Dec 04

Do Better: “Nurse Play”

Photo from Exiled Theatre’s Facebook page.

Presented by Exiled Theatre
By James Wilkinson
Directed by Joe Juknievich
Movement direction by Kayleigh Kane

Dec. 1 – 17, 2017
Boston Playwrights’ Theatre
Boston, MA
Exiled Theatre on Facebook

Review by Kitty Drexel

(Boston, MA) The days of casting the able-bodied to play a disabled person are nearly at an end. We aren’t there yet. While it is unacceptable to cast a white person to play a person of color, it is still marginally acceptable to cast an abled person in the role of a disabled character. Boston has many working actors that identify as seeing impaired. Should a theatre decide to cast an abled person in the role of a disabled character, it behooves the theatre to make it abundantly clear to the audience/disabled community that great pains were taken to either cast from the disabled community, or that the disabled community representative was consulted in the production of the play. Anything less is offensive. Continue reading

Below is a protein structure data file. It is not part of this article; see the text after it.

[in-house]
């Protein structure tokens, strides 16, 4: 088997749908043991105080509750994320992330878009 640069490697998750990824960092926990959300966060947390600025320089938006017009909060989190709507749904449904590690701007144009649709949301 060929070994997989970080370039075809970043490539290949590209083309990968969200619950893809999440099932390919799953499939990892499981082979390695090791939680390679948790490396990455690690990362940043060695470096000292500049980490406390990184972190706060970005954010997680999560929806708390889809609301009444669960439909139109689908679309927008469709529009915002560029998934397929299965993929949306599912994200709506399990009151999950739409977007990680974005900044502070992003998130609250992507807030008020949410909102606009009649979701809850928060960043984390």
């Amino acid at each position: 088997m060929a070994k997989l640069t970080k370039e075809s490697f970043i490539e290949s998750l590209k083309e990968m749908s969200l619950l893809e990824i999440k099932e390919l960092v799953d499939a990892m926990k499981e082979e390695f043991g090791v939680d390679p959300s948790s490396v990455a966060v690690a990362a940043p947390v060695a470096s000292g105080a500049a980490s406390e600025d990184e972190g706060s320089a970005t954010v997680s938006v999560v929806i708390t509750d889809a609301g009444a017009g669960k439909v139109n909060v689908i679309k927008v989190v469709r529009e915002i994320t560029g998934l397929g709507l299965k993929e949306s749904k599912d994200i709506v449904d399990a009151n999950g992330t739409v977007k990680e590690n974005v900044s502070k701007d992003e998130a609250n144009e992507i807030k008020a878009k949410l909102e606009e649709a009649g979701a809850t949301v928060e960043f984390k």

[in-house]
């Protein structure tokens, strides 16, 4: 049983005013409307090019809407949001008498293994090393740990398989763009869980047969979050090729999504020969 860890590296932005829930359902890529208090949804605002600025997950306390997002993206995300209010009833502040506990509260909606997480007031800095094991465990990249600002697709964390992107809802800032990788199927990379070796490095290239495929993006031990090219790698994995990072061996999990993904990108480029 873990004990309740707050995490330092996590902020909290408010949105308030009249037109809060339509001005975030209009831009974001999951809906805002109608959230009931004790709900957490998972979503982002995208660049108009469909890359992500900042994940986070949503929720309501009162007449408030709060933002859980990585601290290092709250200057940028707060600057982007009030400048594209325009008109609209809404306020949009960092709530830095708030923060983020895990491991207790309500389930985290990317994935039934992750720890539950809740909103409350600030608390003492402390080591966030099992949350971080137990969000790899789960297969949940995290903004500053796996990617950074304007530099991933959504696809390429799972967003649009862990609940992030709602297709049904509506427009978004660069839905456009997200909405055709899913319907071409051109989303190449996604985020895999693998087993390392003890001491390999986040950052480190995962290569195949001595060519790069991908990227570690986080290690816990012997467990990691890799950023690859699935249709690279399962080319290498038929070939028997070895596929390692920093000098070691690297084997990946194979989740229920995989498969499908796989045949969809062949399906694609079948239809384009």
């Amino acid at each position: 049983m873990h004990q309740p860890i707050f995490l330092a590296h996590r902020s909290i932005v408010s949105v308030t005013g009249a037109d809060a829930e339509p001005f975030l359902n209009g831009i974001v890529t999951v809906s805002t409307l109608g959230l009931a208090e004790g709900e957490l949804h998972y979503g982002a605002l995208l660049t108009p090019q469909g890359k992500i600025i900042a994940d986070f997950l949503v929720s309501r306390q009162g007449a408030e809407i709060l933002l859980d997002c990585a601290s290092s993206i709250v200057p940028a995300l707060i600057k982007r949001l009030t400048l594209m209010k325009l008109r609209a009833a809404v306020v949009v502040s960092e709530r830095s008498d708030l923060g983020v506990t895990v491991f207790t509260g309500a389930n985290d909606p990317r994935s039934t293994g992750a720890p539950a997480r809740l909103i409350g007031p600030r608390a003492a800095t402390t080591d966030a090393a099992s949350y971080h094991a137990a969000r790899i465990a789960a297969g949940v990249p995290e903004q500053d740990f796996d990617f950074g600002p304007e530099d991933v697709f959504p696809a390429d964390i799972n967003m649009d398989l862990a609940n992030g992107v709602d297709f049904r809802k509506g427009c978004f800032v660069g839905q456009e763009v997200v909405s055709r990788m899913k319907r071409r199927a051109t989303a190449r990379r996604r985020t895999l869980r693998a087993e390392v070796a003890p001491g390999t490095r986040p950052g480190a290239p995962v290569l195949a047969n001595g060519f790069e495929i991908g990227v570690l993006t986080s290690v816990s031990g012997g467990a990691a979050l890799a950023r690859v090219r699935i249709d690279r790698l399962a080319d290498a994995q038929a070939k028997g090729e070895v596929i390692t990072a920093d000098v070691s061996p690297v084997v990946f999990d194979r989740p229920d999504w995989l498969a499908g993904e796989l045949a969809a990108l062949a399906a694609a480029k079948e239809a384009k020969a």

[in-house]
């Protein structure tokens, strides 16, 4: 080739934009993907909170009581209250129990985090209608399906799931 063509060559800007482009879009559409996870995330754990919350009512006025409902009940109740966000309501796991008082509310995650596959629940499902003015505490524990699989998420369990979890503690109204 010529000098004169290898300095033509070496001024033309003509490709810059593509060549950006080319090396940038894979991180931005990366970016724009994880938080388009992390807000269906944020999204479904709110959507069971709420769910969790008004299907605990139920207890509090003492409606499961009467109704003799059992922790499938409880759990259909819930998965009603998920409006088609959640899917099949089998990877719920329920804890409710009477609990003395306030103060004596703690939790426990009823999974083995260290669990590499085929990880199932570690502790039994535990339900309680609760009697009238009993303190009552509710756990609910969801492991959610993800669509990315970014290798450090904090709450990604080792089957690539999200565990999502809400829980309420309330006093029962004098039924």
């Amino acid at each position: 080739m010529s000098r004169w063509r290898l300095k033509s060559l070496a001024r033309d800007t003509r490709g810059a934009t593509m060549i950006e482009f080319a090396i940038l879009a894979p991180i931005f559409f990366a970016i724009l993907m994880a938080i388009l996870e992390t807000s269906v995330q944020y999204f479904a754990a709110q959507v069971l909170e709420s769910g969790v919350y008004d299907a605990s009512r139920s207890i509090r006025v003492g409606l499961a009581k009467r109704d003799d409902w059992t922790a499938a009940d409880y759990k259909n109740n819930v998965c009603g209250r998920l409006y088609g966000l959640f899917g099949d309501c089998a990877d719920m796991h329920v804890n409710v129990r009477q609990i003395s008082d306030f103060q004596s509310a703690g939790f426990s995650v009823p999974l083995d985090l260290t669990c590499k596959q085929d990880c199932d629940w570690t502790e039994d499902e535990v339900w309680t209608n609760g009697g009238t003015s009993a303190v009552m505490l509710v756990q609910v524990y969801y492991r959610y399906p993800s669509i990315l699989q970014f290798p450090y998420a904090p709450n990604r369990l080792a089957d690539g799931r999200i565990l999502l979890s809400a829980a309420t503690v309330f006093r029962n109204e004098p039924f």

Nov 28

Love Can’t Afford to be Afraid: “Tartuffe”

Presented by the Huntington Theatre Co.
By Moliere
Translated by Ranjit Bolt
Directed by Peter DuBois
Choreography by Daniel Pelzig
Original music by Peter Golub
Fight direction by Ted Hewlett

Nov. 10 – Dec. 10, 2017
Avenue of the Arts
Huntington Avenue Theatre
Boston, MA
Huntington on Facebook

Review by Kitty Drexel

(Boston, MA) If you haven’t seen #metoo then it’s likely you’ve been under a proverbial rock. Female and male victims of sexual assault rallied their cry in solidarity with the women accusing Harvey Weinstein of years of criminal misconduct. Weinstein is a pig enabled by others so focused on their own careers/pocketbooks that they wouldn’t stop him. Whether intentional or not, the Huntingington’s Tartuffe is a reflection of the news cycle. In our own backyard, Berklee School of Music harbored rapist professors. “Good” men can’t seem to keep their hands to themselves.   Continue reading